Rai: Enjoying Bulgarian food, hospitality in Israel's North - review

Rai Winery and Restaurant is for foodies. Those who love good, wholesome dishes, washed down with a fabulous bottle of wine, will feel at home there.

 Rai Winery and Restaurant (photo credit: GALIA AVIRAM)
Rai Winery and Restaurant
(photo credit: GALIA AVIRAM)

Rai is a Bulgarian restaurant and winery located in Rama, a half-Christian Arab town in the Galilee, east of Karmiel.

Adib, the owner, was waiting for us when we arrived, although he had to bear with us as we gaped at the stunning scenery surrounding his restaurant – and took dozens of photos, of course.

When we finally managed to tear ourselves away, we followed him up some steps leading into the restaurant, pausing as he showed us his outdoor, water-powered grill, imported from Bulgaria, the only one of its kind in Israel.

Enjoying fantastic Bulgarian food

Although the outdoor space was beautiful and shady, we decided to eat inside to take advantage of the air-conditioning (it’s pretty hot up there at this time of year), a decision that was vindicated, we soon realized.

The inside of the restaurant is quite lovely, with low-beamed ceilings and huge glass windows, affording panoramic views of the surrounding hills.

 Rai Winery and Restaurant (credit: GALIA AVIRAM)
Rai Winery and Restaurant (credit: GALIA AVIRAM)

We were shown to our table by a delightful young woman who couldn’t do enough for us.

First, the menu. At a glance, it became obvious that this restaurant caters mainly to the local Christian-Arab population, as well as Christian tourists visiting the plethora of historical sites in the area.

The menu is meat-heavy. Pork, veal and beef dishes make up the majority of the entrées, often served with a large helping of cheese.

We started with a couple of salads, just to get our taste buds tingling (it had been a long time since breakfast, and we were ravenous).

On the suggestion of our waitress, we went with the Basil Salad, which was light and delicious, and the Pecheni Chushki, an authentic Bulgarian salad dish comprising roasted peppers with Bulgarian seasoning, cream cheese, brioche bread and roasted walnuts. Although I’d normally shy away from roasted peppers, I was pleasantly surprised by this salad. Not only was it a work of art that wouldn’t look out of place in a Michelin-starred restaurant, it was also tasty and fresh.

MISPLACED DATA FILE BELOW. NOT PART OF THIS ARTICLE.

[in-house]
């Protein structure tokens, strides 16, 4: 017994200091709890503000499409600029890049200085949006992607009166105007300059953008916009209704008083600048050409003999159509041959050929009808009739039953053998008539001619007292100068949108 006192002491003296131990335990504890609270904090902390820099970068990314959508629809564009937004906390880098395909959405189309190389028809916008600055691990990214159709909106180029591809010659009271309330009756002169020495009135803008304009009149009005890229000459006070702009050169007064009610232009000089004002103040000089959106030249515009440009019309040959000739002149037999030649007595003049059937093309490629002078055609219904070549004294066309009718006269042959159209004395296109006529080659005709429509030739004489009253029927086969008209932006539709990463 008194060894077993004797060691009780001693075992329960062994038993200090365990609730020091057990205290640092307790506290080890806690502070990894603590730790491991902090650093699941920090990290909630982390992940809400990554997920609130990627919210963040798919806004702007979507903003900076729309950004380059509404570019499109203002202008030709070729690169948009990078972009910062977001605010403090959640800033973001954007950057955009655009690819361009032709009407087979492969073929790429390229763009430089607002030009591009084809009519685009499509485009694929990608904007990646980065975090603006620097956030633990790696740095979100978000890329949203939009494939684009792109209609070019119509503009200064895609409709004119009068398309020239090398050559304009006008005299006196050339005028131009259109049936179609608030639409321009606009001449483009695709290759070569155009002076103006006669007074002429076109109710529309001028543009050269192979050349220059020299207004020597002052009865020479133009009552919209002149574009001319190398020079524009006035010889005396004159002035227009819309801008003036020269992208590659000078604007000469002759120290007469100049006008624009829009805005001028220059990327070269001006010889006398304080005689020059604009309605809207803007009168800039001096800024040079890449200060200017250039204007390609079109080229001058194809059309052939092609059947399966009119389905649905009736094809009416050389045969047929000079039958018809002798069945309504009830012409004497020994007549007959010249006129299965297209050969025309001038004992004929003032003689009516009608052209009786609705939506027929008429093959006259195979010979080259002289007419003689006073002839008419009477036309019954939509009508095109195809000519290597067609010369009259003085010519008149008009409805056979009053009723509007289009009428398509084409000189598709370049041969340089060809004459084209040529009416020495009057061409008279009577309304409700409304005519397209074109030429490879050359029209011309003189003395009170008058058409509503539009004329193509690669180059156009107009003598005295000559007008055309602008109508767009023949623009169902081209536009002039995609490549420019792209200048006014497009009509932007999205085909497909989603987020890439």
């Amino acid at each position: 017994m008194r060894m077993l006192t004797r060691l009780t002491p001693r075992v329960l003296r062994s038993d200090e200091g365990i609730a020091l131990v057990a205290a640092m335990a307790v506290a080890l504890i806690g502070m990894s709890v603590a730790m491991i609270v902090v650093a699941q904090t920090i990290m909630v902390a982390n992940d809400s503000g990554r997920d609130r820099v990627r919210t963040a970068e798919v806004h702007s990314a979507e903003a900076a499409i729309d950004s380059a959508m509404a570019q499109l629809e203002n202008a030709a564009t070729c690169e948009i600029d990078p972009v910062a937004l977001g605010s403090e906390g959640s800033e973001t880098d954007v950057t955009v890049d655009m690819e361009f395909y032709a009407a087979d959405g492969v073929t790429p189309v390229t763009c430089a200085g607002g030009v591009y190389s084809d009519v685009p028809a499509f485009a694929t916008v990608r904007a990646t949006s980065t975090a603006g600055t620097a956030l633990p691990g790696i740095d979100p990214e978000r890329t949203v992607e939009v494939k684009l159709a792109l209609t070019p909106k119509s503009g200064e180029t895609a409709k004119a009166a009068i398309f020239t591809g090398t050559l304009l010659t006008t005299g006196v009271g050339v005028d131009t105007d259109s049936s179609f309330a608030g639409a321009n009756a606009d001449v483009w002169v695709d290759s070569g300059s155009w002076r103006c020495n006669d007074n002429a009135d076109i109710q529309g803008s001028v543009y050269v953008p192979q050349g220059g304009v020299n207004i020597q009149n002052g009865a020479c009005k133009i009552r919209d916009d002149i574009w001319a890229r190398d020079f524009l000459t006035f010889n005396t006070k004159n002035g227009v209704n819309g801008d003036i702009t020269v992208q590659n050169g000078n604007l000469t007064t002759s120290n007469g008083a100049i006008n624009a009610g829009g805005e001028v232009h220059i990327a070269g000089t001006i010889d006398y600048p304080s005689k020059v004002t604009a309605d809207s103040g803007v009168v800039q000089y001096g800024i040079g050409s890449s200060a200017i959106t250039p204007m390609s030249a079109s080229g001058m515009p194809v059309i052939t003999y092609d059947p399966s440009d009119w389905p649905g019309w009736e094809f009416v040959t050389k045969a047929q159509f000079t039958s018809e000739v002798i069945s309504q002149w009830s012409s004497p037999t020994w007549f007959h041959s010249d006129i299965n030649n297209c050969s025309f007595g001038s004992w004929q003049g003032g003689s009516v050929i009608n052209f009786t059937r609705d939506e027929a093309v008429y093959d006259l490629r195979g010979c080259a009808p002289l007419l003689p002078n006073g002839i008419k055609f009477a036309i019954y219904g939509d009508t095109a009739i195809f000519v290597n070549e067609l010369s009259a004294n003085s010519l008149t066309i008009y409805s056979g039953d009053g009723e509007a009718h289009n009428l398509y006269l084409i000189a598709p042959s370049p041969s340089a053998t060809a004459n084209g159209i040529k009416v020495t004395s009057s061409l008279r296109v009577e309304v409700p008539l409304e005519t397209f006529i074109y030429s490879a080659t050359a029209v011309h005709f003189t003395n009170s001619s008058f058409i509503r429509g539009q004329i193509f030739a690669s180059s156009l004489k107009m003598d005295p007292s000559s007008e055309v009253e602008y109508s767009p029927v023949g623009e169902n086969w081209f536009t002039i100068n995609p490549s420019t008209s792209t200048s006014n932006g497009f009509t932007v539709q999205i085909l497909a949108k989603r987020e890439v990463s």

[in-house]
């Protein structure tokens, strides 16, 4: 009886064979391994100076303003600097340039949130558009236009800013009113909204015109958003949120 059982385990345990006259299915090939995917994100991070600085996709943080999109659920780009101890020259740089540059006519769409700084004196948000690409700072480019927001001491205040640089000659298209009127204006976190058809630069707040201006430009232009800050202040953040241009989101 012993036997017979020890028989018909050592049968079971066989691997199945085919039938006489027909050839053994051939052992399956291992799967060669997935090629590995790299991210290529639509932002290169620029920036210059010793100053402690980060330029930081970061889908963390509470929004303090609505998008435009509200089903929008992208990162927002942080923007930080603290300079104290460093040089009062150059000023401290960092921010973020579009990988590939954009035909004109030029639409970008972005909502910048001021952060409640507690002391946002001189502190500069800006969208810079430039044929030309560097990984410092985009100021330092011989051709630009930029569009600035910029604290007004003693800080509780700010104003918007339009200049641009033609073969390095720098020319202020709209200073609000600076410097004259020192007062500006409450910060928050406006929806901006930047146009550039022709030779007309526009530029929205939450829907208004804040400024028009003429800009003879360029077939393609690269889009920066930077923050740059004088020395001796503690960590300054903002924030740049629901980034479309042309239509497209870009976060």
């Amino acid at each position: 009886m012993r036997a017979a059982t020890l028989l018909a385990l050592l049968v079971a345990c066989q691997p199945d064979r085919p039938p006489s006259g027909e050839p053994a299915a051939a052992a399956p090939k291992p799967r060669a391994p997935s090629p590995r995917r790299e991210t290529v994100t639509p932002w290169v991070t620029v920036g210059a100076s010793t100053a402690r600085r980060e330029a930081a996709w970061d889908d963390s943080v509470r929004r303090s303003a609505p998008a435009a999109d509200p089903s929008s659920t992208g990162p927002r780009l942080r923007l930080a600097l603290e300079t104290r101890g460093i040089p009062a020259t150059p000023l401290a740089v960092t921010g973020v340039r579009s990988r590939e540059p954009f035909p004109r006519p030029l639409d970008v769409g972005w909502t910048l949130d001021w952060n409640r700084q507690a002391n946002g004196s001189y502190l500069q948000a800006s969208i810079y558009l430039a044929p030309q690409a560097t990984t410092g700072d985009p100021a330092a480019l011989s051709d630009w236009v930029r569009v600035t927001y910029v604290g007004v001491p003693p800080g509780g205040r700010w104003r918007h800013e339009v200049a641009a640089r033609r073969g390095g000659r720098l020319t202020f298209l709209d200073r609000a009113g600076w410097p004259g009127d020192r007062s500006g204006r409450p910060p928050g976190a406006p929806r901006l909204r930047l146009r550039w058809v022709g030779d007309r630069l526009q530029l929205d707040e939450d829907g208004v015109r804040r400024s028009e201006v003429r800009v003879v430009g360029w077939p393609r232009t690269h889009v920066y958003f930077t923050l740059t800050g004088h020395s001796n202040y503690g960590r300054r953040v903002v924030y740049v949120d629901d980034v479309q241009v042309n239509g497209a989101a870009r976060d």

Then came the appetizers. Again, on the advice of our waitress, we ordered cheese-based dishes. The Bulgarian Cheese pot, a hot dish served in a traditional ceramic Bulgarian pot, was fabulous, if a little heavy – hardly surprising, given its name.

Main courses followed, after a short break.

Feeling the need to try one of the “Galilean Specials,” I ordered the Kobbeh Labanieh. Again, the presentation was second to none, and the dish was delicious. The yogurt sauce in which these finger-sized kubbeh were served made for a perfect combination.

To be honest, I could easily have stopped at this point, although I soldiered on in order to bring you, dear reader, the complete Bulgarian dining experience.

Two main dishes rounded off our meal: Kofta – beef meatballs with Bulgarian seasoning, served with potatoes and stir-fried vegetables; and Veal Kwarma, slow-cooked veal with melted kashkaval cheese, served with rice. Both mains were utterly delicious, although I suspect I’d have appreciated them more had they not been preceded by two salads, two appetizers and a special!

Sadly, we didn’t have room for dessert, although the next table did, and it looked fabulous. I stopped short of asking them for a taste, however.

The meal was washed down with the winery’s rosé, a new addition to their list. Light and fragrant, this pink drink provided the perfect accompaniment to the meal.

The restaurant seats up to 100 people inside and also has a large function room upstairs to cater for parties of tourists, locals and those who wish to travel that bit further to celebrate a special occasion with an altogether different dining experience.

The outside seating area is also charming – shady and cool, with views of the surrounding hills.

Although vegetarians and vegans may find the menu somewhat limited, there are a few suitable dishes that may be agreeable.

Rai Winery and Restaurant, however, is for foodies. Those who love good, wholesome dishes, washed down with a fabulous bottle of wine, will feel at home there.

Just make sure you don’t make the same mistake as I did – leave room for dessert!

Salads start at NIS 32; appetizers start at NIS 25; specials start at NIS 40 and mains range from NIS 65 to NIS 220.

The writer and her husband were guests of the restaurant.

Rai Winery and Restaurant is not kosher.